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A Modern Day Ironrite to Keep Your Vintage Christmas Aprons Crisp and Pretty

Guess what I found??? A modern day Ironrite! Remember my post with the instructional video showing how to use it? Well, now you can use all that knowledge after Santa brings you your very own Miele Rotary Iron. Santa will only have to shell out around 2,000 bucks but you’re worth it! AND he’ll get his boxers nice and crisply ironed along with all your table linens. You KNOW Martha Stewart’s housekeeper has one of these things.

One of my favorite things to do during the Christmas season is to visit the Williams-Sonoma store and drool over all the wonderful kitchen and household goodies. Yes, it’s a bit embarrassing to be followed around with a mop because I want it ALL, but I don’t care! This year, I’m not sure I’m going to get to actually visit the store due to having dual knee surgery so I perused the online catalog with a sponge at my chin. Not quite the same, but … I digress.

Vintage is all the rage – I always wanted to say “all the rage” – and you can see newly made (quite often in China) “vintage” aprons in malls and mega-stores like the ones at W-S.  While I obviously love W-S, I want to take a moment to remind you to shop for true, REAL vintage!  Many times, you’ll find the real deal is less expensive, even with shipping, more well-made, and real vintage is almost one-of-a-kind!

Wouldn’t you rather give (or receive!) one of these darling, real, TRUE vintage Christmas themed aprons?

Vintage Christmas Apron Novelty Gift, Holly, Berries, & Rick Rack Trim L0148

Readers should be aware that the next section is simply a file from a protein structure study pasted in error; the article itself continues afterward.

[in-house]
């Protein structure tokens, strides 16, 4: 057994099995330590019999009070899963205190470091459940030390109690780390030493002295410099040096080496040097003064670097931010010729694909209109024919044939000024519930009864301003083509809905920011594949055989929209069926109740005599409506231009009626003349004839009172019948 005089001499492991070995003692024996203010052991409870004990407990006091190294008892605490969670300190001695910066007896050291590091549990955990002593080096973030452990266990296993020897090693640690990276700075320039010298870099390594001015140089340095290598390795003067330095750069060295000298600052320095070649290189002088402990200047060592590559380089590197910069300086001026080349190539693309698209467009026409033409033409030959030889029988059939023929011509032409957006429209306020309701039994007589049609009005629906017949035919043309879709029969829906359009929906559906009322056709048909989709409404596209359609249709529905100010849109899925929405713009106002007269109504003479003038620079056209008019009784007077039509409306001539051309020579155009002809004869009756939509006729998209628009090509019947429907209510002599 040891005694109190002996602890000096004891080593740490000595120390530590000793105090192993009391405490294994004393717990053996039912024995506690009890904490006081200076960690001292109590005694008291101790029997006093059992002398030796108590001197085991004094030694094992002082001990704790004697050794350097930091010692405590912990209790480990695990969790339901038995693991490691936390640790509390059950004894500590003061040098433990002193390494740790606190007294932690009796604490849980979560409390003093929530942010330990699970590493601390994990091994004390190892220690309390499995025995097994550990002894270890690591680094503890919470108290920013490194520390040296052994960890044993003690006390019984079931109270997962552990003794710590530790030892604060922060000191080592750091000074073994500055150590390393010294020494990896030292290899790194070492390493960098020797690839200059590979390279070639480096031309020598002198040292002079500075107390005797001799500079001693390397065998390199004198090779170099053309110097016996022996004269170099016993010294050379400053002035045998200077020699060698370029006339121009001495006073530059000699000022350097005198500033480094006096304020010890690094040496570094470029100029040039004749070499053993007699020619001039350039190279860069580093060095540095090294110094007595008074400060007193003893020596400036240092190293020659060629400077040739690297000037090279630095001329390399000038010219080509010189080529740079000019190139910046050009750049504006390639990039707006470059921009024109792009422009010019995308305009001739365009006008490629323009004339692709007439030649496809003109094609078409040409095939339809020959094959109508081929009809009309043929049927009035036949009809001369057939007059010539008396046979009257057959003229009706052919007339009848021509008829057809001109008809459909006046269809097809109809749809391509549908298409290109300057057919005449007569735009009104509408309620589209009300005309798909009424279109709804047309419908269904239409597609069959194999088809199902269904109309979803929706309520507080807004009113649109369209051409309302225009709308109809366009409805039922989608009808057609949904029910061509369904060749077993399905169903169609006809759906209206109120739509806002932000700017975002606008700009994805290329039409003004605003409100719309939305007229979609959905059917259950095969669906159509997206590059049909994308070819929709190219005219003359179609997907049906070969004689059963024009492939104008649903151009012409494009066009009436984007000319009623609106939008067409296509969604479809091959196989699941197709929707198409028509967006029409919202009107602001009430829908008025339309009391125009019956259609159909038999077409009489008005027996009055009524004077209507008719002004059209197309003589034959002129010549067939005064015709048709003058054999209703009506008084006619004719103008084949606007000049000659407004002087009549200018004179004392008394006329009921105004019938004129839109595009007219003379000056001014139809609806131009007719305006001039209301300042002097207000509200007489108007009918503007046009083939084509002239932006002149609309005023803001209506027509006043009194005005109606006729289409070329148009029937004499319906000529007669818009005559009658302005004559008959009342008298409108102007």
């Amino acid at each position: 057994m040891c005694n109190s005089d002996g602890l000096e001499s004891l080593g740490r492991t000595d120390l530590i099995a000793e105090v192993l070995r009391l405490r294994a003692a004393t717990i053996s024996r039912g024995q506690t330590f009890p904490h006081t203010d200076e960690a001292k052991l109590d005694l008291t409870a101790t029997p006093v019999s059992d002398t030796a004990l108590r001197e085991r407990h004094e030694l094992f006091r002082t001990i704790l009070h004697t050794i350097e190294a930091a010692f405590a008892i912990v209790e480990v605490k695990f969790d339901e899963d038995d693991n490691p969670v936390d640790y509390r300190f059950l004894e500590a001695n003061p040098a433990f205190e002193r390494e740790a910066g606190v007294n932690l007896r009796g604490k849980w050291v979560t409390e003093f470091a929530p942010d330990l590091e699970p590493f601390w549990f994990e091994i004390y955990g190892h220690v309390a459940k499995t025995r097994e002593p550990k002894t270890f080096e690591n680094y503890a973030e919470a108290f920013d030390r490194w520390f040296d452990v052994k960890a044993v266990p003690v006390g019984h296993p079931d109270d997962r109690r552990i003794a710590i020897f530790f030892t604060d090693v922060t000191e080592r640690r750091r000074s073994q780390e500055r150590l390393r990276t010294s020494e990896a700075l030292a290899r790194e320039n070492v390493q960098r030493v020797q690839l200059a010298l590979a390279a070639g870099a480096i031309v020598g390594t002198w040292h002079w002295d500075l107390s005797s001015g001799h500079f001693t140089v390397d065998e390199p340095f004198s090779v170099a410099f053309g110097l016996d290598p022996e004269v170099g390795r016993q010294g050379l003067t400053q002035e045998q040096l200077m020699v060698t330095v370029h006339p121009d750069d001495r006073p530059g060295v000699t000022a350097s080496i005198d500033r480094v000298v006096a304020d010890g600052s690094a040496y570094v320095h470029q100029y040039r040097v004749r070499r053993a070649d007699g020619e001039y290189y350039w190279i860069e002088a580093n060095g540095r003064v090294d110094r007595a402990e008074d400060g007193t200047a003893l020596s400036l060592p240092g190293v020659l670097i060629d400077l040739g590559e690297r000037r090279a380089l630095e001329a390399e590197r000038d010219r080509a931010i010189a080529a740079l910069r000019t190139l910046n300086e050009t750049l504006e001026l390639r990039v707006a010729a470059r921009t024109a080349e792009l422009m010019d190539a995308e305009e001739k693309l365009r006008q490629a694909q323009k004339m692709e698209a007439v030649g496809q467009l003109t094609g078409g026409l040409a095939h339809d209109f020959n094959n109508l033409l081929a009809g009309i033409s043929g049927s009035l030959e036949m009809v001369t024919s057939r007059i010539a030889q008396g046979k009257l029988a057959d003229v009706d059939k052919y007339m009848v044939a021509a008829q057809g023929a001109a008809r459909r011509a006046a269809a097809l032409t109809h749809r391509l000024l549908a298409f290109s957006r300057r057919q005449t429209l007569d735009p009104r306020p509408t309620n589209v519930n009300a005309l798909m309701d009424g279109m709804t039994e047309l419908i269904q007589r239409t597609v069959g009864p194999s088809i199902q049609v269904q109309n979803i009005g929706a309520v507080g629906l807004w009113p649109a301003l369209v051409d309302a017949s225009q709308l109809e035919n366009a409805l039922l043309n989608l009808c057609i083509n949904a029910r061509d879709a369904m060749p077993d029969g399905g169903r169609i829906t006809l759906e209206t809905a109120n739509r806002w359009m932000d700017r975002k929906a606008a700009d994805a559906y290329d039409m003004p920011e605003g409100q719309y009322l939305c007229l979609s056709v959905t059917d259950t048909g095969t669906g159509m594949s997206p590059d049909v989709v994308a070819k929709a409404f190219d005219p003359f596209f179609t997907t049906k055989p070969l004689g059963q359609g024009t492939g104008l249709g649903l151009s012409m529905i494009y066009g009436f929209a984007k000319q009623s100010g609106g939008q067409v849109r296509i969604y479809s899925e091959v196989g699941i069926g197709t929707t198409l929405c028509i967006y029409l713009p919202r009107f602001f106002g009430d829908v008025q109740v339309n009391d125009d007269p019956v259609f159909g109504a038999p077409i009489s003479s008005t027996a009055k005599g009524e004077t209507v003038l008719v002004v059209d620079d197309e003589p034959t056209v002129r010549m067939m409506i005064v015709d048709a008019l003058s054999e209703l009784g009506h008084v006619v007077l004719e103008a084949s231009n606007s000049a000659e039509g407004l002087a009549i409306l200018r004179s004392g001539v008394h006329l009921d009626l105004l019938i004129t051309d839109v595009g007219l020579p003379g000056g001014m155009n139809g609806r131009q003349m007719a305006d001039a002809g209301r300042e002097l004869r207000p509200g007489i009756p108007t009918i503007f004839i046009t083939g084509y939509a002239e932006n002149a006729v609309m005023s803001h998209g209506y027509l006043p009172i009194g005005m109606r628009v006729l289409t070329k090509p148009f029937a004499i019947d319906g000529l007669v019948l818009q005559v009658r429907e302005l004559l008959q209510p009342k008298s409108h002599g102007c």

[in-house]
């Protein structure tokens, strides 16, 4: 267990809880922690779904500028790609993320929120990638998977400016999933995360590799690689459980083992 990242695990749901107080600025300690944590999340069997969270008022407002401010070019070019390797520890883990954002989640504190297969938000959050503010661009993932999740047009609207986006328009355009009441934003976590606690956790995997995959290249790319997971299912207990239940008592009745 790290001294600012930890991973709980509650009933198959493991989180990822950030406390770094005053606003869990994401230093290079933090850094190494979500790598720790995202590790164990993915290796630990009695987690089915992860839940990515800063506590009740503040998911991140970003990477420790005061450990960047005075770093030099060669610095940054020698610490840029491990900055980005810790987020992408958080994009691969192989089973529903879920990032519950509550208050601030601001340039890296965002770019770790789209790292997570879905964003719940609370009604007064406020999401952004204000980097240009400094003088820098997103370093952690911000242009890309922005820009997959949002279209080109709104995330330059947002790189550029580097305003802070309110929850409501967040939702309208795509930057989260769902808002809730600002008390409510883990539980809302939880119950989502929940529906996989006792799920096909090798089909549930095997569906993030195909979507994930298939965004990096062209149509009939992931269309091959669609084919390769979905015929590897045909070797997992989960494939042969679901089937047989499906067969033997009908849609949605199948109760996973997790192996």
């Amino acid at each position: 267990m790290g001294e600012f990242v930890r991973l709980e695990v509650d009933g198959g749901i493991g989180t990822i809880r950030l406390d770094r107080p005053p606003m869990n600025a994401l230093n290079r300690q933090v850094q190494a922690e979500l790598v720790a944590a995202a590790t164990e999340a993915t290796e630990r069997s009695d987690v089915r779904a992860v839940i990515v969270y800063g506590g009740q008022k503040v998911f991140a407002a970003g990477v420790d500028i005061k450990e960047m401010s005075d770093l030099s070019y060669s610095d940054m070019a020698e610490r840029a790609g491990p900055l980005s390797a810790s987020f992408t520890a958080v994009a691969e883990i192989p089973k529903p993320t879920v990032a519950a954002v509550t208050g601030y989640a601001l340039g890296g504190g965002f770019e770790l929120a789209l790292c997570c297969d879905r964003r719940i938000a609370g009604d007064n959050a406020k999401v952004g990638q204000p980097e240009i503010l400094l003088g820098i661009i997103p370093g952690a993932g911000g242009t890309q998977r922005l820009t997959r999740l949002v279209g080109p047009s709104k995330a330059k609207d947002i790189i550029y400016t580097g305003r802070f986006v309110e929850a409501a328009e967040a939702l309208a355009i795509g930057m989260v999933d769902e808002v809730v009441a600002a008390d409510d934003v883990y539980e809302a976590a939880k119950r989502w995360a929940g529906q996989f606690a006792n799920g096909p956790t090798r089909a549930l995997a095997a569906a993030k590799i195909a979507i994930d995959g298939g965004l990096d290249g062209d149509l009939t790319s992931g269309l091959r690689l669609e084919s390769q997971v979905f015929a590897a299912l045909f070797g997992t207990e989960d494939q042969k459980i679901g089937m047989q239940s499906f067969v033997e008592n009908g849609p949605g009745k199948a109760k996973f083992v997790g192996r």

Vintage Christmas Apron Novelty Gift, Holly, Berries, & Rick Rack Trim L0148

Christmas Snowman Handkerchief Pockets L0147

Christmas Snowman Handkerchief Pockets L0147

Vintage Apron 50s Christmas Nylon Net Ribbon Trim Rick Rack Hostess Cocktail RAB

Vintage Apron 50s Christmas Nylon Net Ribbon Trim Rick Rack Hostess Cocktail RAB

Vintage 1950s Sheer Christmas Apron Flocked Christmas Wreath Candle Design EC

Vintage 1950s Sheer Christmas Apron Flocked Christmas Wreath Candle Design EC

Vintage Apron Vest Set Christmas His and Hers Red Corduroy Vest for Him Apron for Her

Vintage Apron Vest Set Christmas His and Hers Red Corduroy Vest for Him Apron for Her



Vintage Full Apron Christmas Clear Vinyl new with tag Raindeer Bells Wreath Jingle Bells

Vintage Full Apron Christmas Clear Vinyl new with tag Raindeer Bells Wreath Jingle Bells

Ironing a Housecoat the 1940s Way

(3/1/2016 — the original video that was in this post has disappeared. This is very similar)

Wow! Talk about a new invention that didn’t make it. Ironrite? Actually, it apparently did.

It definitely looks less tiring, just sitting there and feeding fabric into the machine. What strikes me is that we never see her ironing the ruffles. I like my ruffles crisp and fluffy, not smashed flat as it appears this machine would make them. I could be, and most likely AM wrong about that, because there are collectors today that do know how to use the machine and say it makes wonderful pant creases and such. Homemakers in the ‘40s often used large linen tablecloths that are a bear to iron, as well as bed sheets – no permanent press! It must have been a godsend!

Back in the day, (don’t you love that expression – so vague…) doing the laundry was a whole lot more than throwing some clothing into the washing machine with a little soap and softener, then coming back about a half hour later and moving everything to a dryer, followed by hanging up or folding to be put away. I’ll bet that at least a third of all households today don’t even have an iron or ironing board. Yet we still hate doing laundry. The next time you get your grump on when it’s laundry day, just be thankful no one has handed you a rock and sent you down to the river. (I can’t fathom how that would get your clothing clean – what if the river is muddy, dry, full of fish … ??)